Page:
A lot of students also get caught up in trying to exploit everything by hand and to stay away from Metasploit because of the restrictions in the exam. I want you to rest assured that it’s really not necessary. In fact, during my exam I didn’t use Metasploit even once. The opportunity just never came up and was never required. Coming to think of it, I don’t think I would have been able to use Metasploit even if I wanted to (but that was just my experience of the exam).
The exam is what puts the title of OSCP in the hacking hall of fame. You are given 24 hours to hack 5 machines various difficulty and each rewards a different amount of points. You need 70 out of a potential 110 points to pass. Yes 110, because while the exam can award you up to 100, you can gain another potential 10 by submitting your exercise and lab report.
Very few people pass the exam on their first attempt. From what I can tell, it seems to be about 20% of students. If that scares you, then keep reading because there is a section coming up written just for you.
On my first attempt, I estimate (because you never know for sure) that I totalled around 65 points including my documentation. Not enough. I spent nearly 90 days in the labs, and during this time I gave it my all. Monday to Friday, I spent around 2-3 hours every night, and on Saturday and Sunday I spent at least 8 hours on each day. It was not for a lack of trying, and definitely not for a lack of preparation. I got up, dusted off my knees, rolled up my sleeves and got back to work. A month later, I would write my exam again. I spent a whole day carefully going over my notes to see exactly what my weaknesses were and came up with a detailed learning plan on how I could improve. During the month to follow I learned more than any month prior.
At this stage, I managed to pwn 48 machines in the lab before my new exam date came rolling around. I created detailed notes, watched hours of tutorial videos online, rooted several machines from vulnhub, read two books cover to cover etc. Surely this will be my time to shine! After 24 hours in the exam, I walked away with around 40 points. How could I possibly have done worse than my first attempt? In hindsight, it came down to a single factor. Frame of mind. I didn’t believe in my own abilities, and the self-doubt took over. When the clock counts down and panics sets in, you blind yourself to potential solutions. Two days after my second failed attempt, I recognised this fact and knew what needed to be done. I scheduled my third exam for the soonest available date I could book, which gave me two weeks to get my ducks in a row.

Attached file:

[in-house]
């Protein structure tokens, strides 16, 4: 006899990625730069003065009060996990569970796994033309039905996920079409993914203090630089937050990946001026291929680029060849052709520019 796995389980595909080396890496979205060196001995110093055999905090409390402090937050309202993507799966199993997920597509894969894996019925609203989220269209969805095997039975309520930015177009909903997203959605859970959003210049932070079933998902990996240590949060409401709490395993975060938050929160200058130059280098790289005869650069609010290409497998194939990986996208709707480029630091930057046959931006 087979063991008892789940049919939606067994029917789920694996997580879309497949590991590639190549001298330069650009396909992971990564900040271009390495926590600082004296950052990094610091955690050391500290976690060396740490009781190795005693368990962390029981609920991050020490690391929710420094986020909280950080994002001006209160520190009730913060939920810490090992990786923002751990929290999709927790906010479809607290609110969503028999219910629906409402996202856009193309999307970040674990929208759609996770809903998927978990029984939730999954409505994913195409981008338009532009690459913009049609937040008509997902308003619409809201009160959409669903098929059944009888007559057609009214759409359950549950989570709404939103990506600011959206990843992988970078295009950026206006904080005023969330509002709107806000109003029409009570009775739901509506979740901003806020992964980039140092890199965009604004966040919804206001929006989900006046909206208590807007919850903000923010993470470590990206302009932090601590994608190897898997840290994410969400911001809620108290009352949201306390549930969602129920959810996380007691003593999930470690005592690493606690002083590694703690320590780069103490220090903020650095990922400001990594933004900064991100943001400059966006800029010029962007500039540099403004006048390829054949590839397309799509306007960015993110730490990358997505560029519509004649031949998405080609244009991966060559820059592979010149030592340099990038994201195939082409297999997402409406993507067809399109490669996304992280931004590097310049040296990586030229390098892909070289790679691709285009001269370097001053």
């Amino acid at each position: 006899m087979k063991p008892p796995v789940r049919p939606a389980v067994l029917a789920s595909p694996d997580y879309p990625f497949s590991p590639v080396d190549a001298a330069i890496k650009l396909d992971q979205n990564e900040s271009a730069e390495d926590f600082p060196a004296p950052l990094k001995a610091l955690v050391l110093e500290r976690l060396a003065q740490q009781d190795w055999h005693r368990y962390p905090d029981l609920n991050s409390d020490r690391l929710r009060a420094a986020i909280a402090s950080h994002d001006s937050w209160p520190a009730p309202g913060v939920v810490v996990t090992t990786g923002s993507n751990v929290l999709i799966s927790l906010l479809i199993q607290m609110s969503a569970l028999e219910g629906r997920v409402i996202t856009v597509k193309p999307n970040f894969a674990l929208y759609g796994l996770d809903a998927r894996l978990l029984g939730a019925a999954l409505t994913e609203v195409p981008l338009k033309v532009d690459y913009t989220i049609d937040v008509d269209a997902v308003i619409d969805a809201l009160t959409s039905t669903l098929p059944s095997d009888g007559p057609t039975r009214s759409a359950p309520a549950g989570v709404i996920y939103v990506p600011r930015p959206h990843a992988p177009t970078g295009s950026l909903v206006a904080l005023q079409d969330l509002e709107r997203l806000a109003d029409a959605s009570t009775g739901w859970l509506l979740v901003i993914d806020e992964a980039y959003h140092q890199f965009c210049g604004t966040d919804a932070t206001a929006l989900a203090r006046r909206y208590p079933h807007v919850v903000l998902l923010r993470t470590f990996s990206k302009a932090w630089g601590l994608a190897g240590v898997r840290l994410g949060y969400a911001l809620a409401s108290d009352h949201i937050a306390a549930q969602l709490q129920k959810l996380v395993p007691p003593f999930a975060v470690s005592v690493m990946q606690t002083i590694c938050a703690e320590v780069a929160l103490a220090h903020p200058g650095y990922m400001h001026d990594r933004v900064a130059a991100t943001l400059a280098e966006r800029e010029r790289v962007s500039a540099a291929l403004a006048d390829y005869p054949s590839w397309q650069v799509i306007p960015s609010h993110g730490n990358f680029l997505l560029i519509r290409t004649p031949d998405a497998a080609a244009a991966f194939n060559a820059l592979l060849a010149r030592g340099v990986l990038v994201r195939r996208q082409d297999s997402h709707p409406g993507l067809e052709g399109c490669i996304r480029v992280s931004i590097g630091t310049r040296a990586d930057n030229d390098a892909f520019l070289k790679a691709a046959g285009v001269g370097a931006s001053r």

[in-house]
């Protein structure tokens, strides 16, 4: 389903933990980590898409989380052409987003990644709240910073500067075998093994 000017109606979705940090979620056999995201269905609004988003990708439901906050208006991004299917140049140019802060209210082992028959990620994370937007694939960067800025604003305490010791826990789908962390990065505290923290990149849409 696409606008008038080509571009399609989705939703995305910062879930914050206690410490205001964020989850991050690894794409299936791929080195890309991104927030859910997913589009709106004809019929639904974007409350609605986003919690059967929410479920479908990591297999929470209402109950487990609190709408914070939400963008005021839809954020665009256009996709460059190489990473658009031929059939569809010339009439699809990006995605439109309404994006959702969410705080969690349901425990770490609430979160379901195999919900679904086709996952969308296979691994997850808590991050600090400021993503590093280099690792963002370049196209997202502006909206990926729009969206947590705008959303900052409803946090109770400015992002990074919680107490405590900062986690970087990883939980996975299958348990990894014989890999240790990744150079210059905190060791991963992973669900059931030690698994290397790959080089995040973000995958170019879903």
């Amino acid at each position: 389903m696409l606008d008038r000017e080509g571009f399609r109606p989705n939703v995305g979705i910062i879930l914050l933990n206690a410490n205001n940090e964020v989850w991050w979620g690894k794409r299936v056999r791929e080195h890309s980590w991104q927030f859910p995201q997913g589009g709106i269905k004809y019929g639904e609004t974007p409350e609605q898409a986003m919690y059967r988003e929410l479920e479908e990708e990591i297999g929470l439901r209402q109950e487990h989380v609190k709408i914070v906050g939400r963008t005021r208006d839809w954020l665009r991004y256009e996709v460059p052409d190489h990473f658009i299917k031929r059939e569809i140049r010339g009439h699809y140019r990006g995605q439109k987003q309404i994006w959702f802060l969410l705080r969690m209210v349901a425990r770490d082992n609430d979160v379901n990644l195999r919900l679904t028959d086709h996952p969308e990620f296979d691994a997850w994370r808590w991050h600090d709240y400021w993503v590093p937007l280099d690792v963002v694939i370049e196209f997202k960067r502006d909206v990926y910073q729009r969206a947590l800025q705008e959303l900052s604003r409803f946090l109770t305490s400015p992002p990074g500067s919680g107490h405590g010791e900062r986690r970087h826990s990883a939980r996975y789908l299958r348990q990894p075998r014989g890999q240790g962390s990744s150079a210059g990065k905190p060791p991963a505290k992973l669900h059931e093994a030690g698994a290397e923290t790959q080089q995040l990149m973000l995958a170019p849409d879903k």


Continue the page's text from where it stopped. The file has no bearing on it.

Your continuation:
Coming to think of it, it was like one of those lame Rocky movie moments where I knew what needed to be done. You could almost hear the 80s theme music. I got back up and immediately took up daily meditation routine again to get me into the desired frame of mind. I made detailed CHECKLISTS of what I needed to do in the exam. While a significant amount of my enumeration was scripted at this stage, I made lists of things to look out for and things to do when I would identify certain ports. I made checklists for both linux and windows privilege escalation, both of which made a huge difference. The beauty of having these checklists is that they tether you to reality and provide an anchor with which your mental resources are freed up to work on the deeper problems of the exam. I printed them out in physical form so that I would literally tick them off as I went along.
My third attempt rolled around and I knew I was ready. Within the first 12 hours of my exam, I had 90 points in the bag. When that last root dropped, I took my headphones off, calmly walked out of the room, and returned with a beer in hand. At that stage, I couldn’t care less about trying to root that last machine given the ecstasy of the moment.
I enjoyed the brew and went to bed for about six hours (I was dead to the world). Still having a few hours left, I decided to start writing my report and making sure that I had all the screenshots and proof files that I needed. A few hours after the exam VPN dropped, I submitted my report and the wait began. After a million F5’s and 30 hours later, I received this gorgeous e-mail:
Now that the dust has settled and the celebrations are over, I can’t help but feel a bit nostalgic. When I started, I found myself in the company of two other guys that also started at the same time (we met in the IRC channel). As the course went on, the three of us formed a working relationship like no other. We learned from each other’s strengths and challenged each other’s weaknesses to encourage learning. We pep talked each other when we were struggling, and we celebrated each other’s victories. Without their support, I don’t think I would be where I am today. For that, I tip my hat to you @ozzie_offsec and @carbonated. I look forward our first CTF as a team.